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Cavs Cavs Archive Youth Be Served
Written by Gary Benz

Gary Benz
This is just one of those days ... it's near impossible to think about or focus on anything other than Game Four tonight between the Cavaliers and the Pistons.  Gary Benz also has Cavs on the mind today, penning another great column for us on the big series between the heated Eastern Conference rivals.  Gary says regardless of how this series turns out, the Cavs are sending a message: your time is running out Detroit.

It's been an interesting week or so for the 22-year olds among us.  For many that age, which is to say four years removed from high school, they have already or will be soon graduating from college and looking for that first job.  Parties will be thrown and toasts will be made as they begin their journey toward adulthood.  No one expects much from them because, heck, they're only 22.   

Then there is LeBron James.  To say he's taken a slightly different path in his 22 years would be a slight understatement.  Rather than toil in college, he went out and become an international superstar and icon, not simply a basketball player but a brand unto himself.  But in the process, he raised the expectations of those around him to perhaps unrealistic heights, something no one typically expects of someone that age. 

We smile and shake our heads knowingly when someone like Lindsay Lohan, barely younger than James, crashes and burns and ends up in rehab.  If you don't like your stars of the Hollywood variety, one can spend the day compiling a list of young sports stars that flamed out similarly.  The fame, the money, the pressure, it's hard to handle, especially at that age.  But with James, it's always been different.  He not only has to handle the pressure and the fame and money but the barrel full, but he has to continuously exceed the increasingly unrealistic expectations of everyone around him or else be branded a failure.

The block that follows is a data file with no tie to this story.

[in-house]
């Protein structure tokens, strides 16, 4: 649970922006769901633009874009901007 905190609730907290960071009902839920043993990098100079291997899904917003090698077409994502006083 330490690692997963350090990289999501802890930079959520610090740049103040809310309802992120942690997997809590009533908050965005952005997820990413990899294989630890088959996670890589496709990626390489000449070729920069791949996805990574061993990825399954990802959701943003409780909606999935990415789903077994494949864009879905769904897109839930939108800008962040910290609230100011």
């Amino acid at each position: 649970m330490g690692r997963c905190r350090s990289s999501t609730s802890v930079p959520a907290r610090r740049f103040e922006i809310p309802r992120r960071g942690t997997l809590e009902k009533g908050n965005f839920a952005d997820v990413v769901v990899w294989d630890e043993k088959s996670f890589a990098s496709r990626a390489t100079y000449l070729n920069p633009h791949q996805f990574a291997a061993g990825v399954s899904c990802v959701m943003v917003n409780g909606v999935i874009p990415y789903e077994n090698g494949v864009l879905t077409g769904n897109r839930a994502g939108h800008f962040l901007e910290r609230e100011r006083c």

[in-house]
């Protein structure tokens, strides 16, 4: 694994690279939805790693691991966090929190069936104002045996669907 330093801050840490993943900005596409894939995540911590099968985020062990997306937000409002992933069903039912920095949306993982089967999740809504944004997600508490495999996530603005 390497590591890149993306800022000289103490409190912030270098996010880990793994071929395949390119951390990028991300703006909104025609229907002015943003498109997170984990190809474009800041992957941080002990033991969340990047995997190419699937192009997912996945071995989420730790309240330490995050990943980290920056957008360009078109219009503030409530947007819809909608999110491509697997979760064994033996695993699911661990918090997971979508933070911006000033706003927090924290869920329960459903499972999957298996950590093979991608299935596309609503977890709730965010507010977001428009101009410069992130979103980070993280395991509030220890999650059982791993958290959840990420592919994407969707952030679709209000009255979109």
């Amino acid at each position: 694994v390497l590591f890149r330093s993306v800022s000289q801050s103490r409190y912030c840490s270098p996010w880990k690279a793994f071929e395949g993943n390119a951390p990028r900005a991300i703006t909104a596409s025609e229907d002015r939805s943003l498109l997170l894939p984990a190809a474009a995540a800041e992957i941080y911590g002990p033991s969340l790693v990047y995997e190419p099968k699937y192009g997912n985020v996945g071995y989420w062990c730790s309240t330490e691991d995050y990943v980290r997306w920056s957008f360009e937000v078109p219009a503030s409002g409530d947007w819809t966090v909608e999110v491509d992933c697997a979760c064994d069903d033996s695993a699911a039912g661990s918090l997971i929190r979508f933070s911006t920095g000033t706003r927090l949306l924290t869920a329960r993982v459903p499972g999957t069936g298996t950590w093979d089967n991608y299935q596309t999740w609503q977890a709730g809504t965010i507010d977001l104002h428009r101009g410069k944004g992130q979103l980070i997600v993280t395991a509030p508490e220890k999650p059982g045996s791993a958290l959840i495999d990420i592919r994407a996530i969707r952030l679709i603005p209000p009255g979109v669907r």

It's hard to say where James may end up in the pecking order of great players once his NBA days are done, but for anyone lucky enough to attend Game Three of the Eastern Conference Championship between the Cavaliers and the Detroit Pistons Sunday night, James provided his greatest service yet-he made even the casual among us care about pro basketball again.  And whether he's 22 or 32, matters little. What matters most is that he's accomplished what seemed impossible and that's something that can never be taken away. 

And don't think that James' task is the result one big victory or because of any particular victory, actually.  It's really because James, in the way that he plays the game, has chosen to show anyone willing to invest a few hours of time that NBA basketball, played at the kind of level that only kids like James can play it at, brings the same indescribable thrills, the same giddy highs and the same depressing lows as any sport anywhere.